Published on 09 May 2018

CSR

Five figures that prove the global fight for carbon pricing is (slightly) progressing

Since the signing of the Paris Climate Agreement, more and more countries have introduced taxes or markets designed to price CO² to push companies into investing more in energy transition. However, these efforts must be continued, according to the think tank I4CE, which recently published a panorama of carbon prices. For indeed, pricing policies are far from in line with the 2°C trajectory established by the Paris Agreement.

Carbon illustration iStock
46 countries and 26 provinces or cities have implemented carbon pricing, either through taxes or an emissions trading scheme
@Vladwel

1. $32 billion: the income generated by carbon pricing in 2017

"Carbon revenues are an increasingly important source of financing for the environment and the economy," says I4CE, a think tank specialising in climate economics. In 2017, carbon pricing instruments generated $32 billion (€26 billion) in revenue, 65 percent of which came from carbon taxes. In 2016, these revenues only totalled $22 billion. More than two-thirds of these revenues come from European Union member countries.

Nearly half (46%) of these revenues are used for projects dedicated to low carbon transition, 44% are allocated to the public budget, 6% to finance tax exemptions and 4% are directly transferred to companies and individual homes.

2. 60% of global GDP is covered by carbon pricing

As of April 1, 2018, 46 countries and 26 provinces or cities have implemented carbon pricing, either through taxes or an emissions trading scheme. This covers 60% of global GDP. But, according to I4CE, it is still "too little" to attack this issue.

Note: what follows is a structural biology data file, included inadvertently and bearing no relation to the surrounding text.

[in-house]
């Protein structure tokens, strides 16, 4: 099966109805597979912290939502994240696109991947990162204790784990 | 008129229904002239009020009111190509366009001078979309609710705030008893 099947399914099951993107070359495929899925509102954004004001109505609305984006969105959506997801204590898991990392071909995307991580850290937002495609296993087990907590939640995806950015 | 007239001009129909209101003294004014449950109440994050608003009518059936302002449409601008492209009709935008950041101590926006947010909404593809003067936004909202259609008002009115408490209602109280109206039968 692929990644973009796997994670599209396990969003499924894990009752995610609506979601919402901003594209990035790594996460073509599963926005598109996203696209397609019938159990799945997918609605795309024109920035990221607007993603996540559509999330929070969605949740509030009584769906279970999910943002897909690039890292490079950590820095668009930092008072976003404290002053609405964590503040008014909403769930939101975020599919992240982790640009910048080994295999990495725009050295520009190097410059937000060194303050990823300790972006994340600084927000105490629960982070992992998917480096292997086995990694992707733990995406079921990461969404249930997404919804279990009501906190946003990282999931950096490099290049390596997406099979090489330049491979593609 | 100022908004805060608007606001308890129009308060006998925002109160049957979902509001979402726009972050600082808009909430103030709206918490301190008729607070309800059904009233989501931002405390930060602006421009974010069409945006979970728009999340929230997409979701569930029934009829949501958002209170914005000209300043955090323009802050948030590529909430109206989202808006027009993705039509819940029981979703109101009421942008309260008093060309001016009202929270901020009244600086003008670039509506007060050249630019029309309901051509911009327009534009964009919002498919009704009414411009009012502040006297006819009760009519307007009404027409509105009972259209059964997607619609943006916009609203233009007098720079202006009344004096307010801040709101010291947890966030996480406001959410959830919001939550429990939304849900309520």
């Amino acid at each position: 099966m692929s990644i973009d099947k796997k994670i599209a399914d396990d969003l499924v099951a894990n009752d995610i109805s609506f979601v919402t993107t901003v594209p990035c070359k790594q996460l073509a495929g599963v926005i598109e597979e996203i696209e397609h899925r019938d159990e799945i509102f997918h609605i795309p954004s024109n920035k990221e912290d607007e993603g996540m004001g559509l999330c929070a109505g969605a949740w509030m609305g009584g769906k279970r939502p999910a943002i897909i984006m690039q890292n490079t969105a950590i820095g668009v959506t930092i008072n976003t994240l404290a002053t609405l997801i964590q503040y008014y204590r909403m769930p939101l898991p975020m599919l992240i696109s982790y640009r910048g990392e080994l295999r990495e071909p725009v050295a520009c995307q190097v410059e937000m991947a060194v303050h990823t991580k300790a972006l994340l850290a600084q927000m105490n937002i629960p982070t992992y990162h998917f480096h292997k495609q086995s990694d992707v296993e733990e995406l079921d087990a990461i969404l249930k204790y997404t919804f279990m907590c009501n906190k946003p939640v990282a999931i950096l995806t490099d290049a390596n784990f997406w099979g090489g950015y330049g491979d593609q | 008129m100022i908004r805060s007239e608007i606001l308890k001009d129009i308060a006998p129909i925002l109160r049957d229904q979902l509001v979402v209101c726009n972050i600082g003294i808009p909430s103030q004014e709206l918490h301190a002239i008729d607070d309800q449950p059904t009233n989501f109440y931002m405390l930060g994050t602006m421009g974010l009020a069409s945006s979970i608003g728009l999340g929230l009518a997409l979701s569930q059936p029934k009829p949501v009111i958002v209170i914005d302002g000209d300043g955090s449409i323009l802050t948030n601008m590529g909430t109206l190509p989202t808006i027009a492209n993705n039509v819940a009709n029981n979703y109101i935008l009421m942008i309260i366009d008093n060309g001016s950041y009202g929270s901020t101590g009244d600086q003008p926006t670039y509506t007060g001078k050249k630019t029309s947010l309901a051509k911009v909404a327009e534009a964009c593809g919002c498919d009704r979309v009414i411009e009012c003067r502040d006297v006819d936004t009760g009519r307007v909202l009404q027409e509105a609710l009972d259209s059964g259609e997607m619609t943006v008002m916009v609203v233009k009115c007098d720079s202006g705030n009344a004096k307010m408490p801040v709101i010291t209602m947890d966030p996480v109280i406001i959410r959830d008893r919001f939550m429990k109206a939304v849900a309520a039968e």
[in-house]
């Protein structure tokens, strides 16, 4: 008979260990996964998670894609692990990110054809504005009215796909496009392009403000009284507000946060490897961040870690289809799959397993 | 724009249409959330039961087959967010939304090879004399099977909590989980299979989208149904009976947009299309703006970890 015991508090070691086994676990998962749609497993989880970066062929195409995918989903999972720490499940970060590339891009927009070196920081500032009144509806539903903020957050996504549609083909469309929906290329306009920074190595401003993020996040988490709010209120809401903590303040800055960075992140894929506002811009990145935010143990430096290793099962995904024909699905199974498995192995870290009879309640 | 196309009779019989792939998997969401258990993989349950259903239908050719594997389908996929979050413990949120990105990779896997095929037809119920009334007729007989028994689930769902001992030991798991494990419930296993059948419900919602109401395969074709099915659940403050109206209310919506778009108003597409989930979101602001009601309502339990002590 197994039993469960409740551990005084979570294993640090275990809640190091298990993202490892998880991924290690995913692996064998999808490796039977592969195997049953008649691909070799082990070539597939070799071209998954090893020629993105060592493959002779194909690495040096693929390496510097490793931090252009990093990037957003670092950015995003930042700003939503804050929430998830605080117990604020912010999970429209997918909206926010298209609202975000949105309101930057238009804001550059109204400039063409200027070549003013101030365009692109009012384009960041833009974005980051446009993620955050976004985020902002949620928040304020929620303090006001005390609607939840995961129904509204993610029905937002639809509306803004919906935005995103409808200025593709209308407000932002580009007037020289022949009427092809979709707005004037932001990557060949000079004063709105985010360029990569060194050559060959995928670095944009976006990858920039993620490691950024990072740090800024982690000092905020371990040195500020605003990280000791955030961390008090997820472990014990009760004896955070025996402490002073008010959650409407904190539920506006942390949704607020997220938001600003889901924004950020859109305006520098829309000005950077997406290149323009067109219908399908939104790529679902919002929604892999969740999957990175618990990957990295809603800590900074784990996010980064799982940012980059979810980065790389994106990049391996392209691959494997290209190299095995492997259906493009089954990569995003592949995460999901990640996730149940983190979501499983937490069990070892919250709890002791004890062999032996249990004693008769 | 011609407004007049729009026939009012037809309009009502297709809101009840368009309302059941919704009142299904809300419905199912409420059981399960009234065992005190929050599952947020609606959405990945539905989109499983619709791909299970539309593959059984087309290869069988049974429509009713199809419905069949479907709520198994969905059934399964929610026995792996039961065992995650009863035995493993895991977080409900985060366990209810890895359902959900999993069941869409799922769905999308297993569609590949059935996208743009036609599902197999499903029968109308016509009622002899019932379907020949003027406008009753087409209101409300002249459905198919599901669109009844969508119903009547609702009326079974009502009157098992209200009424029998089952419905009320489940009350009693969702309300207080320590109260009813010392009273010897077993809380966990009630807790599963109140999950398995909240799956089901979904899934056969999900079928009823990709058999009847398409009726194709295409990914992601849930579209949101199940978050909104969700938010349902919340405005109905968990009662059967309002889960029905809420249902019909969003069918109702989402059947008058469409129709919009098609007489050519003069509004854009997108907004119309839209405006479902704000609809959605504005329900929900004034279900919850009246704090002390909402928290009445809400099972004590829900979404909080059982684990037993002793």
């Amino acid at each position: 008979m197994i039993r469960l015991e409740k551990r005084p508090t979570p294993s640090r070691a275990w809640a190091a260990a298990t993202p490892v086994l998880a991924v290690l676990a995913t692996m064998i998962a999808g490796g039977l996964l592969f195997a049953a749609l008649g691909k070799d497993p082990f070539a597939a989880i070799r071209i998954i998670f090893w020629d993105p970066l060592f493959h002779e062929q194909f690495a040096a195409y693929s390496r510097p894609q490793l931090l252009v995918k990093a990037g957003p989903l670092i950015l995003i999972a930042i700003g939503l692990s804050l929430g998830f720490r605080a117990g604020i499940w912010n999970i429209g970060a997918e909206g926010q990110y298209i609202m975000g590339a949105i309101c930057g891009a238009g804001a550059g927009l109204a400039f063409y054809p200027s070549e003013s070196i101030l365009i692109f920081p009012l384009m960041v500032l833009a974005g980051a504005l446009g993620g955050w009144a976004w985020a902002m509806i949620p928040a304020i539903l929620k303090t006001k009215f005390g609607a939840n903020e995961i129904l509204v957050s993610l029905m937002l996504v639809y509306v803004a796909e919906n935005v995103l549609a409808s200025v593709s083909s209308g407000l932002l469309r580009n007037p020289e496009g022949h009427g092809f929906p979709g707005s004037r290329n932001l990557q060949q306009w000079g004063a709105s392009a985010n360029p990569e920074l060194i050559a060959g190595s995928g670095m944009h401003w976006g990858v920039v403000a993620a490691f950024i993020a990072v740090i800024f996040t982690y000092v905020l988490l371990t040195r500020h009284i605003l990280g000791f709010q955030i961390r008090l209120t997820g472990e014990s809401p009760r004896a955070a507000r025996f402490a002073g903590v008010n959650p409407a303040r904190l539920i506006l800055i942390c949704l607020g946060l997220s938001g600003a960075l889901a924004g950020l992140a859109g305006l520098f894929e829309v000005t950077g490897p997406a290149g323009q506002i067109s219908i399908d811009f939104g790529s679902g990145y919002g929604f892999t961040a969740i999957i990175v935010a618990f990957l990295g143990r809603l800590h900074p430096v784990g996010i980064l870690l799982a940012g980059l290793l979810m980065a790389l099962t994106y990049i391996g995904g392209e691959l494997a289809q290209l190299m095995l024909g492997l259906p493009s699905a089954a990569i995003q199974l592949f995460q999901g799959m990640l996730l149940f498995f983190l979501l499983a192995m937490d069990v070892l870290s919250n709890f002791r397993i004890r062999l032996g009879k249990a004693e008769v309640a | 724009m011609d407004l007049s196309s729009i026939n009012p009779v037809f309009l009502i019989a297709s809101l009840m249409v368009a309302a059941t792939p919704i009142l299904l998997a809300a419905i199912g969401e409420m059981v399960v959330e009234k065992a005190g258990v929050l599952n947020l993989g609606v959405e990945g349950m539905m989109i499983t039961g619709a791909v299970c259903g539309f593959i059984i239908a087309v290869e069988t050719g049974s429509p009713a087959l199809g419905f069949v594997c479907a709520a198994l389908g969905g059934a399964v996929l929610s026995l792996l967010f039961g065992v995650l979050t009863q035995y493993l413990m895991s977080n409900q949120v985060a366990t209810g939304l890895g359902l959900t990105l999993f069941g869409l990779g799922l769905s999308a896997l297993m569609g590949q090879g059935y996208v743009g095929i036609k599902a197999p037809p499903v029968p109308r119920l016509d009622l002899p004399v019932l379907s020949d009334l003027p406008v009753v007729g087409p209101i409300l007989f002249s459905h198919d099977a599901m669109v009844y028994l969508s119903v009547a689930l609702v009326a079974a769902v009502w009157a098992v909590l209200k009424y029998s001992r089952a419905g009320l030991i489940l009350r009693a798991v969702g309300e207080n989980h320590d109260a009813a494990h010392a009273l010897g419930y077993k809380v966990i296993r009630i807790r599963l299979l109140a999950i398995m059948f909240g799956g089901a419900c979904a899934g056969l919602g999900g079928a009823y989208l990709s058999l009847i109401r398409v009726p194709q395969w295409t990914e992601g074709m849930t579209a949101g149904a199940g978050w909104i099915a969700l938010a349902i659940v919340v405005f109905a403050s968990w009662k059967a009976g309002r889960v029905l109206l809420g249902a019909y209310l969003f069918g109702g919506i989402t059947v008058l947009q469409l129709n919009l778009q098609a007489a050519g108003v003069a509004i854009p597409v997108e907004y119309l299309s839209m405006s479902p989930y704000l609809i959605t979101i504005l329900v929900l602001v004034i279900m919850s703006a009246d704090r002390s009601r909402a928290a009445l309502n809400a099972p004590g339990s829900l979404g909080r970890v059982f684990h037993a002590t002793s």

3. 25 carbon pricing instruments have been announced for the coming years

In 2017, three Emissions Trading Schemes (ETS) and three carbon taxes were put in place. Among the countries to have completed this exercise are heavyweights such as China and Canada, which are among the top producers of greenhouse gases emissions. Thus, between 2016 and 2018, the percentage of global emissions covered by carbon pricing almost doubled, from 13% to 20/25%, primarily due to the enactment of Chinese ETS in 2017. More than 25 pricing instruments have been announced for the years to come.

4. From $1 to $139: the carbon price delta

There is no global price for carbon. As a result, prices vary considerably from one country to another! Therefore, where a tonne costs less than €1 in Ukraine, it reaches €139 in Sweden. Overall, pricing policies do not make it possible to attain the climatic objectives fixed by the Paris Agreement, specifically, a limitation on the increase of the earth’s temperature to no more than 2°C by the end of the century. 

5. 75% of the world’s carbon prices are less than $10 per tonnes

75% of emissions cover prices not exceeding $10 per tonne of CO²; an amount deemed too low by economic actors. In 2017, the High-Level Economic Commission on Carbon Prices, which is chaired by economists Lord Nicholas Stern and Joseph Stiglitz, recommended that prices range from $40 to $80 per tonne by 2020 and $50 to $100 per tonne by 2050.

Béatrice Héraud @beatriceheraud


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